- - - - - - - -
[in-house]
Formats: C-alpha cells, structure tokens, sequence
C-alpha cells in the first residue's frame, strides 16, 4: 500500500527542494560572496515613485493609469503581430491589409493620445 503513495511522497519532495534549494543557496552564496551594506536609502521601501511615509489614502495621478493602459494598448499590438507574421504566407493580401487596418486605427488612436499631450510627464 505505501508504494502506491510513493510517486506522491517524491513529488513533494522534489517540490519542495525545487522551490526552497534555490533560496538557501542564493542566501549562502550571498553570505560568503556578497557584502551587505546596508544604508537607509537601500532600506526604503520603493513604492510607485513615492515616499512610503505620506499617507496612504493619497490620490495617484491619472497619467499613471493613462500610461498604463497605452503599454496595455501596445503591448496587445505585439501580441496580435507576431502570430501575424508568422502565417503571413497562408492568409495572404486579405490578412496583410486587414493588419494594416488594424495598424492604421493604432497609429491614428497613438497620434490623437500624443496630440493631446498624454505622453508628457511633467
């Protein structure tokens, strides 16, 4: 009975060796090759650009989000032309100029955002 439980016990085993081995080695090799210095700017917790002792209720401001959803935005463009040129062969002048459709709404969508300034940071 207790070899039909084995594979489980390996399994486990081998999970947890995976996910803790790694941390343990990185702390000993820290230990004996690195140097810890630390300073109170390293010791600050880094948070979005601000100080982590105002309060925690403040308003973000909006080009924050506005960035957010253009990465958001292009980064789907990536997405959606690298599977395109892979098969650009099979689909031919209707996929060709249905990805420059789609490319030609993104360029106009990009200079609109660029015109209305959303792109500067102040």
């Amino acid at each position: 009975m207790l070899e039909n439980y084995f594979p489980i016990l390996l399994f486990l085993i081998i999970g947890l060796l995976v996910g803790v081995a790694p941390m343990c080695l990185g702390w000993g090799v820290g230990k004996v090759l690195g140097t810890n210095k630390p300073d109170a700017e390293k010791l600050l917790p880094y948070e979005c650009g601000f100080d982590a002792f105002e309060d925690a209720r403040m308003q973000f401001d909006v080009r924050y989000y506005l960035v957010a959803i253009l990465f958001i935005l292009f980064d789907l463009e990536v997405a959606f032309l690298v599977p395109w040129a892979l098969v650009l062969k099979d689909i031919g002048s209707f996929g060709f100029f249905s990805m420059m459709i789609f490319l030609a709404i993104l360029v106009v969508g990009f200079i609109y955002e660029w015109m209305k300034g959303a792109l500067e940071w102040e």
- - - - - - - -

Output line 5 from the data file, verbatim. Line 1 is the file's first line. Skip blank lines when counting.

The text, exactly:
């Amino acid at each position: 009975m207790l070899e039909n439980y084995f594979p489980i016990l390996l399994f486990l085993i081998i999970g947890l060796l995976v996910g803790v081995a790694p941390m343990c080695l990185g702390w000993g090799v820290g230990k004996v090759l690195g140097t810890n210095k630390p300073d109170a700017e390293k010791l600050l917790p880094y948070e979005c650009g601000f100080d982590a002792f105002e309060d925690a209720r403040m308003q973000f401001d909006v080009r924050y989000y506005l960035v957010a959803i253009l990465f958001i935005l292009f980064d789907l463009e990536v997405a959606f032309l690298v599977p395109w040129a892979l098969v650009l062969k099979d689909i031919g002048s209707f996929g060709f100029f249905s990805m420059m459709i789609f490319l030609a709404i993104l360029v106009v969508g990009f200079i609109y955002e660029w015109m209305k300034g959303a792109l500067e940071w102040e």